Mackin said...
This comment has been removed by the author.
Mackin said...

“If all mankind minus one, were of one opinion, and only one person were of the contrary opinion, mankind would be no more justified in silencing that one person, than he, if he had the power, would be justified in silencing mankind. Were an opinion a personal possession of no value except to the owner; if to be obstructed in the enjoyment of it were simply a private injury, it would make some difference whether the injury was inflicted only on a few persons or on many. But the peculiar evil of silencing the expression of an opinion is, that it is robbing the human race; posterity as well as the existing generation; those who dissent from the opinion, still more than those who hold it. If the opinion is right, they are deprived of the opportunity of exchanging error for truth: if wrong, they lose, what is almost as great a benefit, the clearer perception and livelier impression of truth, produced by its collision with error.” — On Liberty, John Stuart Mill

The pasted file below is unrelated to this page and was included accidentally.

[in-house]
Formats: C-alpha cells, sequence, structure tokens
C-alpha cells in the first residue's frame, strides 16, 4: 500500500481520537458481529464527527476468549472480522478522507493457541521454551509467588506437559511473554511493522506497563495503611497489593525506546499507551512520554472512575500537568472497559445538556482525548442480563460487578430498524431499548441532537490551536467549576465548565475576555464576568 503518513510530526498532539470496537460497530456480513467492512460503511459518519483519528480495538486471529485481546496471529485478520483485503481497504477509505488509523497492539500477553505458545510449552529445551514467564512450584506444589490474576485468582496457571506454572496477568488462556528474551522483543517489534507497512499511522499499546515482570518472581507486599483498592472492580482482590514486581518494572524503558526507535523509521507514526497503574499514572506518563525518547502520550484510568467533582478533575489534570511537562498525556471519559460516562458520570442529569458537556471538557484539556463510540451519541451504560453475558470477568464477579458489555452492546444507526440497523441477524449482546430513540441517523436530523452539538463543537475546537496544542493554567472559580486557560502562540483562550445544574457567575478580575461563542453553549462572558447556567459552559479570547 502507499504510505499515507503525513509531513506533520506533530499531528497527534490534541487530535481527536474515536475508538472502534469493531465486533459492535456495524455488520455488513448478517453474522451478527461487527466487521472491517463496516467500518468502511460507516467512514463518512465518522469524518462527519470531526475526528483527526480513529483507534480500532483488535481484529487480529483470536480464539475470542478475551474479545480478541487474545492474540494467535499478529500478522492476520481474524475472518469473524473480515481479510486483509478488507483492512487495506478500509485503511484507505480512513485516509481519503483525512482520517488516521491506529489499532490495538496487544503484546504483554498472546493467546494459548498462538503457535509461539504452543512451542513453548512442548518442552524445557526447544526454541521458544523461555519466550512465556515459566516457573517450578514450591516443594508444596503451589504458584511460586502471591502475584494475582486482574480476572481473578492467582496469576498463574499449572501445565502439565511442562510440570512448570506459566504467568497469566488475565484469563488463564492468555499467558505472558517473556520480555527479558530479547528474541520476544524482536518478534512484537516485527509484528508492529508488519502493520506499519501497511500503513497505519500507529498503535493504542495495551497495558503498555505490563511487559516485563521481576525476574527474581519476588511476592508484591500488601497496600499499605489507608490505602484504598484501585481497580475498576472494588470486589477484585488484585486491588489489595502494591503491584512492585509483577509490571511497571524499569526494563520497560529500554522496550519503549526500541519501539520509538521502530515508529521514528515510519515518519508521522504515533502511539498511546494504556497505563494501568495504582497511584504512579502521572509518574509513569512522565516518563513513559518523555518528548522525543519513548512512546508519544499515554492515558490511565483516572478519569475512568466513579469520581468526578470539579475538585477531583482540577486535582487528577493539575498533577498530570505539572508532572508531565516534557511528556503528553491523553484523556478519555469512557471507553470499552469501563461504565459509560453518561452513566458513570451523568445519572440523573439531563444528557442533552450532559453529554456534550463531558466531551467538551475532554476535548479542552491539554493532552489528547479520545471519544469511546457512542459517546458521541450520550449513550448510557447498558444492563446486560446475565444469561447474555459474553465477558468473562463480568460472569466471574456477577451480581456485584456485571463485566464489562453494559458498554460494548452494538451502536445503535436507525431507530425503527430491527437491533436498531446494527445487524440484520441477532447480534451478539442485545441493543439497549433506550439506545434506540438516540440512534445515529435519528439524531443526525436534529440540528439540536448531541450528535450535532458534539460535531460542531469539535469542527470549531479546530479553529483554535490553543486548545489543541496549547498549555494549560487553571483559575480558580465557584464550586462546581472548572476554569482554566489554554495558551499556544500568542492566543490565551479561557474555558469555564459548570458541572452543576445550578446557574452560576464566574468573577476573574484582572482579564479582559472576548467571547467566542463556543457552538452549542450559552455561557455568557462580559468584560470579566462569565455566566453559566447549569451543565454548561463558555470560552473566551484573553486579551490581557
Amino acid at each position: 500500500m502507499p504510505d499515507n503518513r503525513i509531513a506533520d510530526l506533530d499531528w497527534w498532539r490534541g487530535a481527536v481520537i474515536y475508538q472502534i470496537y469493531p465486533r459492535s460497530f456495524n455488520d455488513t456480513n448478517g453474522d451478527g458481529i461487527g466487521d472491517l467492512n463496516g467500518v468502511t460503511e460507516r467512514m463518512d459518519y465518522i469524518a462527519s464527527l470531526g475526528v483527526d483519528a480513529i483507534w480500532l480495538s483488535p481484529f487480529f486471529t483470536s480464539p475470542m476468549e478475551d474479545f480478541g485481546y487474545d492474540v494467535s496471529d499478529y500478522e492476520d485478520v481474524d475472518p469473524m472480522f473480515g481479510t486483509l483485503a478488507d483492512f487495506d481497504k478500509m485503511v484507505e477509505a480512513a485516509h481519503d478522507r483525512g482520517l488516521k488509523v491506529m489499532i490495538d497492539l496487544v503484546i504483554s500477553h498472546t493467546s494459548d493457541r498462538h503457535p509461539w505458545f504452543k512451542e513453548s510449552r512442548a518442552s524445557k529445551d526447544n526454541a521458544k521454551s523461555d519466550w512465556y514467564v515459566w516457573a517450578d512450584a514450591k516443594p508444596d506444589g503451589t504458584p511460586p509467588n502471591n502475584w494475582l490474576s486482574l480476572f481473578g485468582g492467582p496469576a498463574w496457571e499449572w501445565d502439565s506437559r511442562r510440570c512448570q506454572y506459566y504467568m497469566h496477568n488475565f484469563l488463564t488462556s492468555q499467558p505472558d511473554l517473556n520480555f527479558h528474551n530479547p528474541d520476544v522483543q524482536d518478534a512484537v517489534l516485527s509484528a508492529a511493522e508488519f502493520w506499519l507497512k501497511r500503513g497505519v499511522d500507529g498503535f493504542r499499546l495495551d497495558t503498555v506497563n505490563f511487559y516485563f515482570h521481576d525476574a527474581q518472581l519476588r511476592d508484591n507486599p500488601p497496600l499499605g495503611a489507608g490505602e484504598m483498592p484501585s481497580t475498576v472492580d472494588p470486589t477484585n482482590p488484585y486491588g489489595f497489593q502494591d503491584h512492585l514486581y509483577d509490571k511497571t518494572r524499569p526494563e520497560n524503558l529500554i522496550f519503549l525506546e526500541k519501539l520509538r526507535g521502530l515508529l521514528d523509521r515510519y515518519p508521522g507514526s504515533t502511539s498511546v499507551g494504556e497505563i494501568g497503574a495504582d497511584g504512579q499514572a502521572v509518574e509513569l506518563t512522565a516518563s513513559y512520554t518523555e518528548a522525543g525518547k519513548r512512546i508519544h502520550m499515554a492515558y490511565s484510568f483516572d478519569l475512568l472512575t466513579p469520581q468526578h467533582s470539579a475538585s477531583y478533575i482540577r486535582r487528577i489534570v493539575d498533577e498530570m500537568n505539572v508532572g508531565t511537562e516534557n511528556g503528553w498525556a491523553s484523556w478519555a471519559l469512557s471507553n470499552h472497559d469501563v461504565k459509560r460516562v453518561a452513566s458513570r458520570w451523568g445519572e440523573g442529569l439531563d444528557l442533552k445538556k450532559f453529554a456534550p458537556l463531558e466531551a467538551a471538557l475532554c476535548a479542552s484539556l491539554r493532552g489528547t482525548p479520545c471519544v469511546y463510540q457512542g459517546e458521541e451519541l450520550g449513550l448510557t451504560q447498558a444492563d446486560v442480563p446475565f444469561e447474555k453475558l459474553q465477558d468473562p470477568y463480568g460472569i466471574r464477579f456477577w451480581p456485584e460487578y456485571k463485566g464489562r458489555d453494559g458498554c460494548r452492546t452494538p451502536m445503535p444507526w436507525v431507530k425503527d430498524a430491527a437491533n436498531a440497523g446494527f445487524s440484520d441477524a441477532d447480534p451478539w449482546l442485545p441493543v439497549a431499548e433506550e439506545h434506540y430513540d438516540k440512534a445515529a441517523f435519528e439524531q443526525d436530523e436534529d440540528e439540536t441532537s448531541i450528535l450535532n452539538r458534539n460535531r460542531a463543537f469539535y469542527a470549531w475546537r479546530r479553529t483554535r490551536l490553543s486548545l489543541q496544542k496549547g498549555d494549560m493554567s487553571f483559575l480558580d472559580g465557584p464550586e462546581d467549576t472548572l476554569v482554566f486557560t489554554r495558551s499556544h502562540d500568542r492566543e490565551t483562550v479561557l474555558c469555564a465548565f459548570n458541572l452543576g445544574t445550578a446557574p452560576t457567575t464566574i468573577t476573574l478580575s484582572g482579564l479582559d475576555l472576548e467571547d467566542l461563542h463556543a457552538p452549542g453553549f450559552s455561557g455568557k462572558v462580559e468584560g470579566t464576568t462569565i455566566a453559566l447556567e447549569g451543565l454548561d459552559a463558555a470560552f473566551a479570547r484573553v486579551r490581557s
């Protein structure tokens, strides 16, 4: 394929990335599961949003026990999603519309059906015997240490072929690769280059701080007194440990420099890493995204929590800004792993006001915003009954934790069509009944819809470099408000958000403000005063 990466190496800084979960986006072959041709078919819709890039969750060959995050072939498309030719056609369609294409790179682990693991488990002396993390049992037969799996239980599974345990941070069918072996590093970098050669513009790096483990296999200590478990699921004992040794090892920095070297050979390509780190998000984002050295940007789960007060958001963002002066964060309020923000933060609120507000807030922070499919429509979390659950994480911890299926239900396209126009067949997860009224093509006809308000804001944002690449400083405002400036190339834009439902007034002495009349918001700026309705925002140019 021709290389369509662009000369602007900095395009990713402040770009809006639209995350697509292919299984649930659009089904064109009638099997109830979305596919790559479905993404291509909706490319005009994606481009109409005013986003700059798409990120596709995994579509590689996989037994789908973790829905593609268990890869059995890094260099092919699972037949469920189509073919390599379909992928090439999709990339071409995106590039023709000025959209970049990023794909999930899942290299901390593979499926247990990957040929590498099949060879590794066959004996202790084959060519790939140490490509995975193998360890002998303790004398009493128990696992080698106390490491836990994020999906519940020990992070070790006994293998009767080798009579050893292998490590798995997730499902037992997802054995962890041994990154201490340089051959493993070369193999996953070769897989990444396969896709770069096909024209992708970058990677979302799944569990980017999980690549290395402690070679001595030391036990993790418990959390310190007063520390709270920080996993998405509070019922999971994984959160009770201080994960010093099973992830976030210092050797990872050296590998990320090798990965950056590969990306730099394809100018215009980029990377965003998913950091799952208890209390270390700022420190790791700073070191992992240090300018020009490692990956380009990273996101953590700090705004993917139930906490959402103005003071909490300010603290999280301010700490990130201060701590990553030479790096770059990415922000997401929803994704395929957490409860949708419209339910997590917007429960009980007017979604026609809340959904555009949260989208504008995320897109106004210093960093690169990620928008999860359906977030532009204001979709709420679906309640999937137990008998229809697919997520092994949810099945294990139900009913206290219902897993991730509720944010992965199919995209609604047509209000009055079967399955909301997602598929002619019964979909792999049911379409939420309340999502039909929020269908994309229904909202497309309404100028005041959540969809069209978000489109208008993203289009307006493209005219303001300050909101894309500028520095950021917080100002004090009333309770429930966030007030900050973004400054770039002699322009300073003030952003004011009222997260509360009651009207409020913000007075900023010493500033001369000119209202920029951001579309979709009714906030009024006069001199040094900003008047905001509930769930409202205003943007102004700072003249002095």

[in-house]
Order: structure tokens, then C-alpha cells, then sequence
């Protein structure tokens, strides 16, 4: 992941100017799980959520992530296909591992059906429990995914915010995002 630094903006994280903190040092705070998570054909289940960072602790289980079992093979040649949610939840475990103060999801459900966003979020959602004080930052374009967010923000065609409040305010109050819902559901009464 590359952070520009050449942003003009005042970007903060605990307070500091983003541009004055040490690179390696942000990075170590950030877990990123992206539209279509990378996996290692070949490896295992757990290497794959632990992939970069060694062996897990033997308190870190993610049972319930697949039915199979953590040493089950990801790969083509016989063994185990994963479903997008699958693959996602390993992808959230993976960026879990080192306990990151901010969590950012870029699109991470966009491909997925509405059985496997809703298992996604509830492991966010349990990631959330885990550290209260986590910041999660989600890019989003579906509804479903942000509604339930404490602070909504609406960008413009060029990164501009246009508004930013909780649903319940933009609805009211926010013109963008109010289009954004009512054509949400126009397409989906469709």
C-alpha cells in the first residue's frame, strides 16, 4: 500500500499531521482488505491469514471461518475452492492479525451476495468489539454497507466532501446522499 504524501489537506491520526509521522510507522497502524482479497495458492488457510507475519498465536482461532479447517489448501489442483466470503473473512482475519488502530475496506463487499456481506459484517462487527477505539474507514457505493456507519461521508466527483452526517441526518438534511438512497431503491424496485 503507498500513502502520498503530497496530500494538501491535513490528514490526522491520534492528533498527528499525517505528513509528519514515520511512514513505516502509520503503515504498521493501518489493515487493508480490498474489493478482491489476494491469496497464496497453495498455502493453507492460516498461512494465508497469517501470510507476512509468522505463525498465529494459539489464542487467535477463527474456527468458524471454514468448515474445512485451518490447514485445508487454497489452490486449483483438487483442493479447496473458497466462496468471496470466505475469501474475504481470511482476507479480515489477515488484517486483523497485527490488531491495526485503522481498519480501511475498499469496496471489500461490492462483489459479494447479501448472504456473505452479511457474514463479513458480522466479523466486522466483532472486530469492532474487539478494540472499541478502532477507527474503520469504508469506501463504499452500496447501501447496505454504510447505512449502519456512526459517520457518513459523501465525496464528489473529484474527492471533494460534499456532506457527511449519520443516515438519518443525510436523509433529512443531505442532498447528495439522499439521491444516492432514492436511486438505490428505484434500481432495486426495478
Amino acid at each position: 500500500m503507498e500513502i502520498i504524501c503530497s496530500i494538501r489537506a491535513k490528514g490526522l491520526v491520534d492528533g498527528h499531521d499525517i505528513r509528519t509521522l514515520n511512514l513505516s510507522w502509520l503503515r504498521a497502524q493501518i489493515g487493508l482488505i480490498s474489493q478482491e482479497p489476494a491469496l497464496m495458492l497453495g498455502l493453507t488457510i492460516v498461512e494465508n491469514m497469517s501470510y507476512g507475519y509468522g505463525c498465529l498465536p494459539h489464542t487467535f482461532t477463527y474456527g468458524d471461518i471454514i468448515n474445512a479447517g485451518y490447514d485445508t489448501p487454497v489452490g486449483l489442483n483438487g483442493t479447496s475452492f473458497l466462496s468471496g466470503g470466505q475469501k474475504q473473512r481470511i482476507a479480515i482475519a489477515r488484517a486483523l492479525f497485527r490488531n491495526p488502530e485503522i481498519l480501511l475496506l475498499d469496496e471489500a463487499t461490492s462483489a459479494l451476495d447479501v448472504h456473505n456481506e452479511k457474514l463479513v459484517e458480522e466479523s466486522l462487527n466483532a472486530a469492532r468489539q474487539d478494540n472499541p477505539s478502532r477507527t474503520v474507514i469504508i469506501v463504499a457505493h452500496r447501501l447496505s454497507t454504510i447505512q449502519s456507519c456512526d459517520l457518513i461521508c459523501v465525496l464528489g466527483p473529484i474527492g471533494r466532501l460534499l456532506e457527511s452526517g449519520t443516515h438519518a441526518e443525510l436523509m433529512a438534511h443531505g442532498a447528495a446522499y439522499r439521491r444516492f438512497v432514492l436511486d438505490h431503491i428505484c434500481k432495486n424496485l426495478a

Times have changed. I know you are against having us read the books that are on the ban list, but here’s the thing: you’re old, and you’re living in a young person’s world. We weren’t alive during the Civil Rights movement like you. You experienced things that will last a lifetime. My generation, however, needs to read about how bad things were to believe it. My friends are appalled when they read what is in some of those books- we don’t know how bad things are, because we don’t have it that bad! Don’t you understand that Yancey? It reminds us of the need to be open-minded, and accepting, and against segregation and racism and sexism and all kinds of discrimination. It’s the push we need, because we don’t see those things every day. And for those of us that do, then what we are reading in the books isn’t a shock and we shouldn’t not be allowed to read it.